Academic journal article The Journal of Consumer Affairs

Ambiguity and Exaggeration in Price Promotion: Perceptions of the Elder and Nonelder Consumer

Academic journal article The Journal of Consumer Affairs

Ambiguity and Exaggeration in Price Promotion: Perceptions of the Elder and Nonelder Consumer

Article excerpt

INTRODUCTION

The FTC regulations entitled Part 233 of the Code of Federal Regulations, "Guides Against Deceptive Pricing," were developed to ensure that consumers would not be misled by price advertising (FTC 1986). The regulations specifically address strategies for reference and/or objective price claims and suggest appropriate ways to communicate discount price information to consumers. Opposing viewpoints regarding reference price advertising were discussed as early as 1981 (Blair and Landon 1981). Opponents have argued that such pricing practices can mislead the consumer, whereas defenders argued that consumers will not be misled because they have learned to discount reference price claims. Researchers have found that, while consumers are skeptical of advertised sale offers, they are nevertheless influenced by exaggerated savings claims (Biswas and Blair 1991; Lichtenstein, Burton, and Karson 1991; Urbany, Bearden, and Weilbaker 1988).

Although reference pricing is still used by many marketers, a more ambiguous type of price advertising, tensile price advertising, has been increasing in popularity. While reference price advertising usually offers concrete savings, tensile price advertising's use of semantic cues, such as "Save up to X%," or "Save X% or More," or "Save X% to Y%," makes the stated savings or discount ambiguous. Mobley, Bearden, and Teel (1988) and Friedmann and Haynes (1990) found 22.7 percent to 32.9 percent of newspaper advertisements claimed discounts using tensile price advertising. We surveyed a local newspaper for a month in 1995 and found that 45.1 percent of display discount advertising used an ambiguous, tensile price format. These results indicate that the proportion of tensile price advertising is increasing without appropriate regulations or rules.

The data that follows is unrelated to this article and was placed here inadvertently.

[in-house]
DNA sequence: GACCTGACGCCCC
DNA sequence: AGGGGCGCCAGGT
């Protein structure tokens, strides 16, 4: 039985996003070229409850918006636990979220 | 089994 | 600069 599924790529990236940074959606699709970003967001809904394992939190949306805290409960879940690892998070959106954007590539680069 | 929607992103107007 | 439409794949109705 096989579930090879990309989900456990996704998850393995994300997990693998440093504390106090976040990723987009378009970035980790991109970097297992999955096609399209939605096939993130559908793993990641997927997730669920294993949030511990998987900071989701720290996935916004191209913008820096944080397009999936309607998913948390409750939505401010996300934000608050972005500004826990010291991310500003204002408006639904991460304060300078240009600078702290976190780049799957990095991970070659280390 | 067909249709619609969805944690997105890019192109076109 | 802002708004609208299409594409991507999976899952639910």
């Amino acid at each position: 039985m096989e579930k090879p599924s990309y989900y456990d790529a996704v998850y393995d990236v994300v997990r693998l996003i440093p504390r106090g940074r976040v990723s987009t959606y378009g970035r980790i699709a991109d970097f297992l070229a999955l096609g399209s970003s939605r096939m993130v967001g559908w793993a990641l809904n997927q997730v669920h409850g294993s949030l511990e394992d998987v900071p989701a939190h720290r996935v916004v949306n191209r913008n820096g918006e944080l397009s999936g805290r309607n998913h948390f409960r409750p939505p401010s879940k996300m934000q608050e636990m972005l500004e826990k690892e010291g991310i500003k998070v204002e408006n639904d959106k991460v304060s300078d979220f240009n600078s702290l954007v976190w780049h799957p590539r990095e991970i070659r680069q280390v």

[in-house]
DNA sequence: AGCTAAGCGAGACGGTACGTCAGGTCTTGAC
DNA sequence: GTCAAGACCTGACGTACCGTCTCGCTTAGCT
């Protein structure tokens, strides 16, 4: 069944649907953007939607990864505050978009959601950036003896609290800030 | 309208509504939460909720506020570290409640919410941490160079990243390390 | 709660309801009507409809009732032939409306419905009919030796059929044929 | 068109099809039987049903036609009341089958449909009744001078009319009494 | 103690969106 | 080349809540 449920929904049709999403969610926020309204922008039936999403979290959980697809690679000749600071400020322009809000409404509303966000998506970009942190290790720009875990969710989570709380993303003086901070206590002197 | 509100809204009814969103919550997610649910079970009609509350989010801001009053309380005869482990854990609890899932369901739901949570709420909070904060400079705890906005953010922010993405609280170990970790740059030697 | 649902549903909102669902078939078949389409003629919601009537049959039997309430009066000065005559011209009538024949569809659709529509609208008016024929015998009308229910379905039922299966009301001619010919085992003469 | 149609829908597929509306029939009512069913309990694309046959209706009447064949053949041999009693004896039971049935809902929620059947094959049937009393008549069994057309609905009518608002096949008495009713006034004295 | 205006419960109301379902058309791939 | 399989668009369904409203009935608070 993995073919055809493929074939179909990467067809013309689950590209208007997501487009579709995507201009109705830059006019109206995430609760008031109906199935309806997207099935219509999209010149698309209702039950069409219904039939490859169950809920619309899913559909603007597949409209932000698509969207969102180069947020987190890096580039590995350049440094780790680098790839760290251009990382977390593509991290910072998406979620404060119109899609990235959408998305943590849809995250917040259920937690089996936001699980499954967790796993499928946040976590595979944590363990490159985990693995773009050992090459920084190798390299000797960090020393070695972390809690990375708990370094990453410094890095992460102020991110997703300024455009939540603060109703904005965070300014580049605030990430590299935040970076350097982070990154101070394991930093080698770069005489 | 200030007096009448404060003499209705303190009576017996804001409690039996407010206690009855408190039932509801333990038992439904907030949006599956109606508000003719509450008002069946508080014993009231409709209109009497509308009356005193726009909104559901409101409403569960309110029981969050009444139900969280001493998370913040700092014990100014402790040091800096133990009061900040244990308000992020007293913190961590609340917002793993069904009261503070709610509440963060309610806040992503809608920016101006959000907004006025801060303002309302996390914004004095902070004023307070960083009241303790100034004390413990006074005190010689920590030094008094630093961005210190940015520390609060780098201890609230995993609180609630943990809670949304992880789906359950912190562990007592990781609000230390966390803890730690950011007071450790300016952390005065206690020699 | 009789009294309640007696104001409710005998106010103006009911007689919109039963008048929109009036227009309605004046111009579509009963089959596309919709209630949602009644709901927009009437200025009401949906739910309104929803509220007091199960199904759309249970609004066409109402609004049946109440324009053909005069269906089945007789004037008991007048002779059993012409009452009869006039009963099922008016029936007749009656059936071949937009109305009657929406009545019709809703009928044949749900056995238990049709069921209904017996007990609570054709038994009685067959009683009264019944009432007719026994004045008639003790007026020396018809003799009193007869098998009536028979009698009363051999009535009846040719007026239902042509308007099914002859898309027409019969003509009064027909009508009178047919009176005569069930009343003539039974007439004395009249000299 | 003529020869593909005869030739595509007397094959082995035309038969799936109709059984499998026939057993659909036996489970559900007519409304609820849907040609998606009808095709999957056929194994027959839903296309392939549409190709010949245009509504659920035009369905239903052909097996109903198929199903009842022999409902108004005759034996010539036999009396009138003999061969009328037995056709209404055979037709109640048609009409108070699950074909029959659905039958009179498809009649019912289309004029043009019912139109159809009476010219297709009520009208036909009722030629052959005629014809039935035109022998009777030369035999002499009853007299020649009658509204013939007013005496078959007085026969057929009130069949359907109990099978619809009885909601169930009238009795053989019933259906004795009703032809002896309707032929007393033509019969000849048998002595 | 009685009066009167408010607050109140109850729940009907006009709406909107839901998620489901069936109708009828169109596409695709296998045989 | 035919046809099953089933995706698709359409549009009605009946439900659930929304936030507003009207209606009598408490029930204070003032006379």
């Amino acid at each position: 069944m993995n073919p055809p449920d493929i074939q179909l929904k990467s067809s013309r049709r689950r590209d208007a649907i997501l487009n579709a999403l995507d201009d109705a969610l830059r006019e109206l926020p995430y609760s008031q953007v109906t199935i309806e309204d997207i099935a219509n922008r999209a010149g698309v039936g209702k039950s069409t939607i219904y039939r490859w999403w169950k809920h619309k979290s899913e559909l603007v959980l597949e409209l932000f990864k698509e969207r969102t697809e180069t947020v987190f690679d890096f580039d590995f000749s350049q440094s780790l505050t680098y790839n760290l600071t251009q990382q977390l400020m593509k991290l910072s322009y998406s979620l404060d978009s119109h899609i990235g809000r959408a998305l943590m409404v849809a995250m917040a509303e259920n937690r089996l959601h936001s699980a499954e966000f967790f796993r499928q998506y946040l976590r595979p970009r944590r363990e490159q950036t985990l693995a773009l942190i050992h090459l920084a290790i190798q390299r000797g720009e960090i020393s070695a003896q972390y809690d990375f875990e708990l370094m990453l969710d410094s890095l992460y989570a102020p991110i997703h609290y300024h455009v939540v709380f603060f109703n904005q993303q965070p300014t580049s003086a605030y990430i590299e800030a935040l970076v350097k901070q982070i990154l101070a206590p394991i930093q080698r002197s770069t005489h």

The focus of this research is to examine the influence of plausible and implausible or exaggerated tensile price claims on consumer perceptions and behavioral intentions. To our knowledge this is the first time this promotional technique has been examined from a public policy perspective. Responses from two consumer segments, nonelder and elder, were compared separately for a product and a service offer. The elder segment was included in light of research indicating that elder consumers may be more susceptible to ambiguous advertisements due to their cognitive processing skills (Gaeth and Heath 1987). With population projections for the over 64-year-old consumer set at 29.9 percent between 1996 and 2020 (Statistical Abstract of the United States 1996), and "real-world" evidence that indicates the elder segment may be less price-discriminating and more likely to be "taken," it would seem necessary to understand how ambiguity and exaggeration in discount advertisements affect elder and nonelder perceptions of the deal offered and behavioral intentions toward the deal. Results may determine if a need exists to update current pricing rules to include tensile price advertising forms.

The groundwork for this examination begins with an overview of the current research on tensile price claims. To present a complete picture, we examine the theoretical process of anchoring and adjustment (Kahneman and Tversky 1979; Slovic, Fischoff, and Lichtenstein 1982; Tversky and Kahneman 1974) and its influence on perceptions of tensile price cues. Literature on perceptions of advertising and price by elder consumers is briefly reviewed as well as the sparse information on pricing of services. The results of the two studies are then presented with a discussion of the results and their implications for public policy formation.

CONCEPTUAL BACKGROUND

Price Discount Claims

Tensile price claims. A tensile, price cue or claim is used when an advertiser has merchandise available for sale at varying levels of savings. The claim, although founded on factual savings available, uses vague wording, often with no mention of specific models or merchandise or reference price, thus limiting the specificity and usefulness of the information (Mobley, Bearden, and Teel 1988). …

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